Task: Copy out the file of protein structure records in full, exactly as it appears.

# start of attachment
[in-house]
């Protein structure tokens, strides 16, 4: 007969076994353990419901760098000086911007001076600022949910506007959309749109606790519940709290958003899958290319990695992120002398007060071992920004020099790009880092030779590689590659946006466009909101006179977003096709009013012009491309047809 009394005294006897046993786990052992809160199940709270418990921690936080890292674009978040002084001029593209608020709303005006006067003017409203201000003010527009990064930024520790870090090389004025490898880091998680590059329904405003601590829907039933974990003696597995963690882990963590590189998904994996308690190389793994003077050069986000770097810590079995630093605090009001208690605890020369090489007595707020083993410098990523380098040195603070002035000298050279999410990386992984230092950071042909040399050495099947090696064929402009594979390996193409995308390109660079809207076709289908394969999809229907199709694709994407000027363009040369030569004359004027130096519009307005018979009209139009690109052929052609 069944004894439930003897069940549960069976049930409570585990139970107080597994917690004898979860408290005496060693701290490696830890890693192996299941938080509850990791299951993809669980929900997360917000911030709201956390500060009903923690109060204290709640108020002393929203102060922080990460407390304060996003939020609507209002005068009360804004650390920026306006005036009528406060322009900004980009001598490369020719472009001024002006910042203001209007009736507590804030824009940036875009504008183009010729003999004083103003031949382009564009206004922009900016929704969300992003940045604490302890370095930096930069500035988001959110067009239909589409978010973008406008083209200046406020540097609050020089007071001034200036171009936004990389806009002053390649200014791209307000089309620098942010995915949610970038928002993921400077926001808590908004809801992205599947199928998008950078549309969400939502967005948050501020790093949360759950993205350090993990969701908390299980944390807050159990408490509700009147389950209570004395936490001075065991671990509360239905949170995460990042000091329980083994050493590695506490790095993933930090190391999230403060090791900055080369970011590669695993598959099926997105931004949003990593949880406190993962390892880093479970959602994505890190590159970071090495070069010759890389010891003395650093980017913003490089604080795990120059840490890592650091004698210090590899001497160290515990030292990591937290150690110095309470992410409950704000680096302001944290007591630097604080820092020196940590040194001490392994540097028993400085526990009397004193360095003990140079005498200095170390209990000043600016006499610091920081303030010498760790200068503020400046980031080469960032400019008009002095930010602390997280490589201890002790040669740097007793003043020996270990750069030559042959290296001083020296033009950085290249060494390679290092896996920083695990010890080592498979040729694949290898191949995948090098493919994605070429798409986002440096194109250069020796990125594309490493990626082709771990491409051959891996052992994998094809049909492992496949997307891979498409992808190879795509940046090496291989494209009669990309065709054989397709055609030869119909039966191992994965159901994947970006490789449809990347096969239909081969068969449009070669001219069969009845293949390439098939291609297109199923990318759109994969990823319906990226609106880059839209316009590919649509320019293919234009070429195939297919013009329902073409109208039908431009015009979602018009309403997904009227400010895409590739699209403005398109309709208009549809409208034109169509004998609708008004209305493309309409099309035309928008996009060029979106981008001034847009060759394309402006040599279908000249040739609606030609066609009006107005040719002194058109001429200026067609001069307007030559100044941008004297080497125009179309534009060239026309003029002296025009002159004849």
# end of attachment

[in-house]
């Protein structure tokens, strides 16, 4: 007969076994353990419901760098000086911007001076600022949910506007959309749109606790519940709290958003899958290319990695992120002398007060071992920004020099790009880092030779590689590659946006466009909101006179977003096709009013012009491309047809 009394005294006897046993786990052992809160199940709270418990921690936080890292674009978040002084001029593209608020709303005006006067003017409203201000003010527009990064930024520790870090090389004025490898880091998680590059329904405003601590829907039933974990003696597995963690882990963590590189998904994996308690190389793994003077050069986000770097810590079995630093605090009001208690605890020369090489007595707020083993410098990523380098040195603070002035000298050279999410990386992984230092950071042909040399050495099947090696064929402009594979390996193409995308390109660079809207076709289908394969999809229907199709694709994407000027363009040369030569004359004027130096519009307005018979009209139009690109052929052609 069944004894439930003897069940549960069976049930409570585990139970107080597994917690004898979860408290005496060693701290490696830890890693192996299941938080509850990791299951993809669980929900997360917000911030709201956390500060009903923690109060204290709640108020002393929203102060922080990460407390304060996003939020609507209002005068009360804004650390920026306006005036009528406060322009900004980009001598490369020719472009001024002006910042203001209007009736507590804030824009940036875009504008183009010729003999004083103003031949382009564009206004922009900016929704969300992003940045604490302890370095930096930069500035988001959110067009239909589409978010973008406008083209200046406020540097609050020089007071001034200036171009936004990389806009002053390649200014791209307000089309620098942010995915949610970038928002993921400077926001808590908004809801992205599947199928998008950078549309969400939502967005948050501020790093949360759950993205350090993990969701908390299980944390807050159990408490509700009147389950209570004395936490001075065991671990509360239905949170995460990042000091329980083994050493590695506490790095993933930090190391999230403060090791900055080369970011590669695993598959099926997105931004949003990593949880406190993962390892880093479970959602994505890190590159970071090495070069010759890389010891003395650093980017913003490089604080795990120059840490890592650091004698210090590899001497160290515990030292990591937290150690110095309470992410409950704000680096302001944290007591630097604080820092020196940590040194001490392994540097028993400085526990009397004193360095003990140079005498200095170390209990000043600016006499610091920081303030010498760790200068503020400046980031080469960032400019008009002095930010602390997280490589201890002790040669740097007793003043020996270990750069030559042959290296001083020296033009950085290249060494390679290092896996920083695990010890080592498979040729694949290898191949995948090098493919994605070429798409986002440096194109250069020796990125594309490493990626082709771990491409051959891996052992994998094809049909492992496949997307891979498409992808190879795509940046090496291989494209009669990309065709054989397709055609030869119909039966191992994965159901994947970006490789449809990347096969239909081969068969449009070669001219069969009845293949390439098939291609297109199923990318759109994969990823319906990226609106880059839209316009590919649509320019293919234009070429195939297919013009329902073409109208039908431009015009979602018009309403997904009227400010895409590739699209403005398109309709208009549809409208034109169509004998609708008004209305493309309409099309035309928008996009060029979106981008001034847009060759394309402006040599279908000249040739609606030609066609009006107005040719002194058109001429200026067609001069307007030559100044941008004297080497125009179309534009060239026309003029002296025009002159004849």